all received by the gracious favor of our Celestial Court. Their accumulated
wealth is all benefit given with pleasure by our Celestial Court. They spend
rather few days in their own country but more time in Canton. To digest
clearly the le gal penalties as an aid to instruction has been a valid
principle in all ages. Suppose a man of another country comes to England to
trade, he still has to obey the English laws; how much more should he obey
in China the laws of the Celestial Dynasty?
Now we have set up regulations governing the Chinese people. He who sells
opium shall receive the death penalty and he who smokes it also the death
penalty. Now consider this: if the barbarians do not bring opium, then how
can the Chinese people resell it, and how can they smoke it? The fact is
that the wicked barbariians beguile the Ghinese people into a death trap.
How then can we grant life only to these barbarians? He who takes the life
of even one person still has to atone for it with his own life; yet is the
harm done by opium limited to the taking of one life only? Therefore in the
new regulations, in regard to those barbarians who bring opium to China, the
penalty is fixed at decapitation or strangulation. This is what is called
getting rid a harmful thing on behalf of mankind.
Moreover we have found that in the middle of the second month of this year
[April 9] Consul [Superintendent] Elliot of your nation, because the opium
prohibition law was very stern and severe, petitioned for an extension of
the time limit. He requested an estension of five months for India and its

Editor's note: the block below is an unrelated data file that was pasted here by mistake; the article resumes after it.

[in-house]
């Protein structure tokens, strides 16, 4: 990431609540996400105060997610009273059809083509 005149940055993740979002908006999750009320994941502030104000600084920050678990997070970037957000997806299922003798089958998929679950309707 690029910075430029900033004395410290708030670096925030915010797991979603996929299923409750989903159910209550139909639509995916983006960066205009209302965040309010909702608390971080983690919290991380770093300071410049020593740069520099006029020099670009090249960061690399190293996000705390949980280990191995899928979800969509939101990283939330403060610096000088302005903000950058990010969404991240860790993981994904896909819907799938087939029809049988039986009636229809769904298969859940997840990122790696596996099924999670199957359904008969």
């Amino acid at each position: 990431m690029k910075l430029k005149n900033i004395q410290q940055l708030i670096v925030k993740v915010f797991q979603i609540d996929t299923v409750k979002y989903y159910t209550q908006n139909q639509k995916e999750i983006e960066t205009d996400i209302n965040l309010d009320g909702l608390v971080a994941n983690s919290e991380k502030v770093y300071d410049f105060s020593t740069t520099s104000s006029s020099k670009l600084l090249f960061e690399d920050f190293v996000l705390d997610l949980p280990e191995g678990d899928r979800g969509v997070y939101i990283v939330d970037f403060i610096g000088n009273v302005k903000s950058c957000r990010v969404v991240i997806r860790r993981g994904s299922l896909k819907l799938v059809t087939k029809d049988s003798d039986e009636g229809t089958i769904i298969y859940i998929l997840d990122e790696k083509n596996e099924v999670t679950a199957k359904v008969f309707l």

adjacent harbours and related territories, and ten months for England
proper, after which they would act in conformity wi th the new regulations.
Now we, the commissioner and.others, have memorialized and have received the
extraordinary Celestial grace of His Majesty the Emperor, who has redoubled
his consideration and compassion. All those who from the period of the
coming one year (from England) or six months (from India) bring opium to
China by mistake, but who voluntarily confess and completely surrender their
opium, shall be exempt from their punishment. After this limit of time, if
there are still those who bring opium to China then they will plainly have
committed a wilful violation and shall at once be executed according to law,
with absolutely no clemency or pardon. This may be called the height of
kindness and the perfection of justice.
Our Celestial Dynasty rules over and supervises the myriad states, and
surely possesses
unfathomable spiritual dignity. Yet the Emperor cannot cear to execute
people without having first tried to reform them by instruction. Therefore
he especialiy prornulgates these fixed regulations. The barbarian merchants
of your country, if they wish to do business for a prolonged period, are
required to obey our statues respectfully and to cut off permanently the
source of opium. They must by no means try to test the
effectiveness of the law with their lives. May you, O King, check your
wicked and sift your wicked people
before they come to China, in order to guarantee the peace of your nation,
to show further the sincerity of your politeness and subrnissiveness, and to
let the two countries enjoy together the blessings of peace How fortunate,
how fortunate indeed! After receiving this dispatch will you immediately
give us a prompt reply regarding the details and circumstances of your
cutting off the opium traffic. be sure not to put this off. The above is
what has to be communicated.